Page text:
Barriers to work entry and access to stable income have been clearly noted from the community’s experiences, also in the ethnographic report. Even if ERs are not themselves under-educated, on the contrary, yet our ways to acquire skills lie mostly outside school environments; but if for us accessing paid work through traditional employment schemes is difficult, whether by choice or not since there seems to be some maneuver space, for those less educated and actually excluded, the problems are much harsher and in great need for better, more inclusive policies that allow and enable more balanced careers. There seems to be high potential for widening and more inclusive reach of non-formal learning policies.

Edgeryders actions to cope with mal-distribution of material resources aren’t reinforcing structures, but are transformative in nature: they want to be in control of their lives and go for more flexible, rewarding experiences; and their way to do this is through sharing attitudes, not just in hierarchy-free work places, but also in low cost shared living arrangements in times when rents are skyrocketing; or by developing close ties with local communities, at home or while traveling (e.g. chouchsurfing).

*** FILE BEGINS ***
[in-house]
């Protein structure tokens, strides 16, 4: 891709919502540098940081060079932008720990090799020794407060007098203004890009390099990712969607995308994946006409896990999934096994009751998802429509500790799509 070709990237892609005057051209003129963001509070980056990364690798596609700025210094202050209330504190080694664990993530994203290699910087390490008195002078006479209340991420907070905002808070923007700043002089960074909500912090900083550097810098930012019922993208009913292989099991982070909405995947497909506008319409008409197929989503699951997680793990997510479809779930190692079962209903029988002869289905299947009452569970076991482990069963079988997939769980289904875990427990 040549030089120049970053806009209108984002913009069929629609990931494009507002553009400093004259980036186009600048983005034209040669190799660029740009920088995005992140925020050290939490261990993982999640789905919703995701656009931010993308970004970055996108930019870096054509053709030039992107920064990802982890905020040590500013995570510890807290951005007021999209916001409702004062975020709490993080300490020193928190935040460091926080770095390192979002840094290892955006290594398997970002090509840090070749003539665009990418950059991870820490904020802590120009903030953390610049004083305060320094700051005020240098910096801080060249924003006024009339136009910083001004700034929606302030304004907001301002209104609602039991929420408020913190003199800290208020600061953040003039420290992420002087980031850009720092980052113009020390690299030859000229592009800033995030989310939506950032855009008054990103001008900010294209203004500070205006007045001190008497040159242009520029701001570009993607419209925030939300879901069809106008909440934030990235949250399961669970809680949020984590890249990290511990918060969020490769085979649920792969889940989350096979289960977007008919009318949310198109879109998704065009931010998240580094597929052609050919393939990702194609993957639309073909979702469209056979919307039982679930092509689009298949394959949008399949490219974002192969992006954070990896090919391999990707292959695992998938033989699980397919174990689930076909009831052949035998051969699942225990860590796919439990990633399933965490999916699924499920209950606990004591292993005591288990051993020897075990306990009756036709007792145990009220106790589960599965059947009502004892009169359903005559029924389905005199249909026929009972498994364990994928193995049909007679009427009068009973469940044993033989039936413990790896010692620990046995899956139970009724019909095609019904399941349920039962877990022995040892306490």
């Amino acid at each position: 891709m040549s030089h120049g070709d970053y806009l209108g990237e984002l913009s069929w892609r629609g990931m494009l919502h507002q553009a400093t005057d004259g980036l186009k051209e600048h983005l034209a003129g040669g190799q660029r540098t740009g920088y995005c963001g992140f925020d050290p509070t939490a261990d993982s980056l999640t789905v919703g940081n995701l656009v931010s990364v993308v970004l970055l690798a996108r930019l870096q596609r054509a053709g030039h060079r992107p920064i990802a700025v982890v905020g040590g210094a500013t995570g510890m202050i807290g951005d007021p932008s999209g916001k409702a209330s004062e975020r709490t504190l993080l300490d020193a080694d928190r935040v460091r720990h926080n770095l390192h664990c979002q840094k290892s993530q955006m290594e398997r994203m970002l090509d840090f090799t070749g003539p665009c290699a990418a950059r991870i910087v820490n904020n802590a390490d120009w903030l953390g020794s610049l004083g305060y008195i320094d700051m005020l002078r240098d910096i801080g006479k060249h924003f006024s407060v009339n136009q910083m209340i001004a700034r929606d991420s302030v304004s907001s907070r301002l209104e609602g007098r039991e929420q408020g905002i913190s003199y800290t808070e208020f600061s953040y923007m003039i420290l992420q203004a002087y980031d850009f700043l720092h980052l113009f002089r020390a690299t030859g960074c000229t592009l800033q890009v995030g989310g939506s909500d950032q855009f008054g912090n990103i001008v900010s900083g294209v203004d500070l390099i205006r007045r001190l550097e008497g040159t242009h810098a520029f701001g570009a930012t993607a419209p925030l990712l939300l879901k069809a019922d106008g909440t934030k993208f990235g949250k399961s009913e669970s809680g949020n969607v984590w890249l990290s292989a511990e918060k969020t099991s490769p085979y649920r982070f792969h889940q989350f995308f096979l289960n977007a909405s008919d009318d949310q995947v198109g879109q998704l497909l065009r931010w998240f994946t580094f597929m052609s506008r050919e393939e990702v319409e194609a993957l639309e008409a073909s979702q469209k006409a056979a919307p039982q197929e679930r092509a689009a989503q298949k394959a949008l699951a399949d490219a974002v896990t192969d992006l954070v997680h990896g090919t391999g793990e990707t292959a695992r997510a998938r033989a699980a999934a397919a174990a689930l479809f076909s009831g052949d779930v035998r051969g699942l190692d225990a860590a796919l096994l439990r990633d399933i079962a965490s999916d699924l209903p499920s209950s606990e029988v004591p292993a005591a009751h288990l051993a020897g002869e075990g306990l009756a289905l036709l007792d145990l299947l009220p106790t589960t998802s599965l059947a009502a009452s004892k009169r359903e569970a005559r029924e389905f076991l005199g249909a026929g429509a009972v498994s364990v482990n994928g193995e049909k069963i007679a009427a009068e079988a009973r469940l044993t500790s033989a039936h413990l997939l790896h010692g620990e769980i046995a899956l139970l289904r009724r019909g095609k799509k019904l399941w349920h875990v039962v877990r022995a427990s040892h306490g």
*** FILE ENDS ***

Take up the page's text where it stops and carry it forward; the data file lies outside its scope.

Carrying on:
The most important instrument for Edgeryders bringing and keeping communities close is the activation of networks (ERs have high social capital in general) through peer relationships. This is multifaceted, and it can be expressed through sheer solidarity in light of ideals (like the initiative to support people of Greece); or thinking about global problems and solving them in one’s community (like Lucas’s plan for health provision break downs); or networking for shared political causes, not necessarily or better said, least in formal politics (for example as commons carers).